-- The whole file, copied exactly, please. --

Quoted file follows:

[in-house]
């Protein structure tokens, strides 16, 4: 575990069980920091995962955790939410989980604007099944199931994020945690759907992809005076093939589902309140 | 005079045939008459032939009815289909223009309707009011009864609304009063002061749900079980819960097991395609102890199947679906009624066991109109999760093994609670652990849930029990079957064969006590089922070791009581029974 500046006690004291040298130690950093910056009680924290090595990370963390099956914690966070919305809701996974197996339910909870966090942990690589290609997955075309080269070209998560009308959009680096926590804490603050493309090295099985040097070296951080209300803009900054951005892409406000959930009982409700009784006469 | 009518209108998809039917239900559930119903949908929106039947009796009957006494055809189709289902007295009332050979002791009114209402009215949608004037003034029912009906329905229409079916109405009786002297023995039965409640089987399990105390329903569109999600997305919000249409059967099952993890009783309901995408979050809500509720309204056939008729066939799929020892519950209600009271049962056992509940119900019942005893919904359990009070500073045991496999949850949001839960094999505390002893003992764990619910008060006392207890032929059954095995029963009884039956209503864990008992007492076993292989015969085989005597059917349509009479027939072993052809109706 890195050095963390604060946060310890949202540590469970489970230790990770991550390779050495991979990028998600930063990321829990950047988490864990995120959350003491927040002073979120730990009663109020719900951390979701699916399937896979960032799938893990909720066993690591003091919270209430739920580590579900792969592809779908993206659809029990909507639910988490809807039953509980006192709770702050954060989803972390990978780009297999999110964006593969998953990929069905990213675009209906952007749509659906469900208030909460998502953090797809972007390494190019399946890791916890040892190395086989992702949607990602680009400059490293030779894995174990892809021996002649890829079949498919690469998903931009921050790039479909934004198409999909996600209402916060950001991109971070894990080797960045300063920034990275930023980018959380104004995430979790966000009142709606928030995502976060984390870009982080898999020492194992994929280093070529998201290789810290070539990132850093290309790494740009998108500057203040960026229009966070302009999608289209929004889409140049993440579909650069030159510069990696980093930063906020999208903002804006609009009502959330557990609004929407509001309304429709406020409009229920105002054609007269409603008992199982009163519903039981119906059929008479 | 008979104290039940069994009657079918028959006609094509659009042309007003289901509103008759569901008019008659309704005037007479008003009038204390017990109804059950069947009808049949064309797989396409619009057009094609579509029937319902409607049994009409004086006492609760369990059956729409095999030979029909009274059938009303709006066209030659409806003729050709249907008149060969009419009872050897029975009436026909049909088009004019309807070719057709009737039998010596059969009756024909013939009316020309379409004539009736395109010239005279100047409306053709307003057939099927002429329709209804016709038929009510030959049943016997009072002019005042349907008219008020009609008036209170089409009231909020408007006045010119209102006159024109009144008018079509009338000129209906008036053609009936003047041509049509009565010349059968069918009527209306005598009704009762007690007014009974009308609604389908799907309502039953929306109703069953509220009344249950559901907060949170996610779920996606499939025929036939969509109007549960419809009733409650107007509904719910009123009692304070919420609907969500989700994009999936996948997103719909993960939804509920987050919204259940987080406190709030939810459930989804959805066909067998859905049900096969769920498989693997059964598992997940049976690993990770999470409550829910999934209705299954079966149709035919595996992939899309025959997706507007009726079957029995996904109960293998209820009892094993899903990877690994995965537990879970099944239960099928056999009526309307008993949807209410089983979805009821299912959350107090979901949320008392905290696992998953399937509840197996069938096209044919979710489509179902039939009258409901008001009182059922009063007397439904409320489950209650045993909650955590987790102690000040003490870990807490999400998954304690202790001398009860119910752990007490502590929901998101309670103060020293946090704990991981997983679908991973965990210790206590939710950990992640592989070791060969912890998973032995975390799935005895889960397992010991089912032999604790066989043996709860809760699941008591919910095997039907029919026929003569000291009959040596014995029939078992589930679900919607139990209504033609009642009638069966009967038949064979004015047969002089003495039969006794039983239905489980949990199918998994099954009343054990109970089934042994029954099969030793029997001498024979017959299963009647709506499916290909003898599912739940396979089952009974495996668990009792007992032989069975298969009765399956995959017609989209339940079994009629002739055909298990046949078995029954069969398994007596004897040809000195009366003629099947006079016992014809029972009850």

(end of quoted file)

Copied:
[in-house]
């Protein structure tokens, strides 16, 4: 575990069980920091995962955790939410989980604007099944199931994020945690759907992809005076093939589902309140 | 005079045939008459032939009815289909223009309707009011009864609304009063002061749900079980819960097991395609102890199947679906009624066991109109999760093994609670652990849930029990079957064969006590089922070791009581029974 500046006690004291040298130690950093910056009680924290090595990370963390099956914690966070919305809701996974197996339910909870966090942990690589290609997955075309080269070209998560009308959009680096926590804490603050493309090295099985040097070296951080209300803009900054951005892409406000959930009982409700009784006469 | 009518209108998809039917239900559930119903949908929106039947009796009957006494055809189709289902007295009332050979002791009114209402009215949608004037003034029912009906329905229409079916109405009786002297023995039965409640089987399990105390329903569109999600997305919000249409059967099952993890009783309901995408979050809500509720309204056939008729066939799929020892519950209600009271049962056992509940119900019942005893919904359990009070500073045991496999949850949001839960094999505390002893003992764990619910008060006392207890032929059954095995029963009884039956209503864990008992007492076993292989015969085989005597059917349509009479027939072993052809109706 890195050095963390604060946060310890949202540590469970489970230790990770991550390779050495991979990028998600930063990321829990950047988490864990995120959350003491927040002073979120730990009663109020719900951390979701699916399937896979960032799938893990909720066993690591003091919270209430739920580590579900792969592809779908993206659809029990909507639910988490809807039953509980006192709770702050954060989803972390990978780009297999999110964006593969998953990929069905990213675009209906952007749509659906469900208030909460998502953090797809972007390494190019399946890791916890040892190395086989992702949607990602680009400059490293030779894995174990892809021996002649890829079949498919690469998903931009921050790039479909934004198409999909996600209402916060950001991109971070894990080797960045300063920034990275930023980018959380104004995430979790966000009142709606928030995502976060984390870009982080898999020492194992994929280093070529998201290789810290070539990132850093290309790494740009998108500057203040960026229009966070302009999608289209929004889409140049993440579909650069030159510069990696980093930063906020999208903002804006609009009502959330557990609004929407509001309304429709406020409009229920105002054609007269409603008992199982009163519903039981119906059929008479 | 008979104290039940069994009657079918028959006609094509659009042309007003289901509103008759569901008019008659309704005037007479008003009038204390017990109804059950069947009808049949064309797989396409619009057009094609579509029937319902409607049994009409004086006492609760369990059956729409095999030979029909009274059938009303709006066209030659409806003729050709249907008149060969009419009872050897029975009436026909049909088009004019309807070719057709009737039998010596059969009756024909013939009316020309379409004539009736395109010239005279100047409306053709307003057939099927002429329709209804016709038929009510030959049943016997009072002019005042349907008219008020009609008036209170089409009231909020408007006045010119209102006159024109009144008018079509009338000129209906008036053609009936003047041509049509009565010349059968069918009527209306005598009704009762007690007014009974009308609604389908799907309502039953929306109703069953509220009344249950559901907060949170996610779920996606499939025929036939969509109007549960419809009733409650107007509904719910009123009692304070919420609907969500989700994009999936996948997103719909993960939804509920987050919204259940987080406190709030939810459930989804959805066909067998859905049900096969769920498989693997059964598992997940049976690993990770999470409550829910999934209705299954079966149709035919595996992939899309025959997706507007009726079957029995996904109960293998209820009892094993899903990877690994995965537990879970099944239960099928056999009526309307008993949807209410089983979805009821299912959350107090979901949320008392905290696992998953399937509840197996069938096209044919979710489509179902039939009258409901008001009182059922009063007397439904409320489950209650045993909650955590987790102690000040003490870990807490999400998954304690202790001398009860119910752990007490502590929901998101309670103060020293946090704990991981997983679908991973965990210790206590939710950990992640592989070791060969912890998973032995975390799935005895889960397992010991089912032999604790066989043996709860809760699941008591919910095997039907029919026929003569000291009959040596014995029939078992589930679900919607139990209504033609009642009638069966009967038949064979004015047969002089003495039969006794039983239905489980949990199918998994099954009343054990109970089934042994029954099969030793029997001498024979017959299963009647709506499916290909003898599912739940396979089952009974495996668990009792007992032989069975298969009765399956995959017609989209339940079994009629002739055909298990046949078995029954069969398994007596004897040809000195009366003629099947006079016992014809029972009850």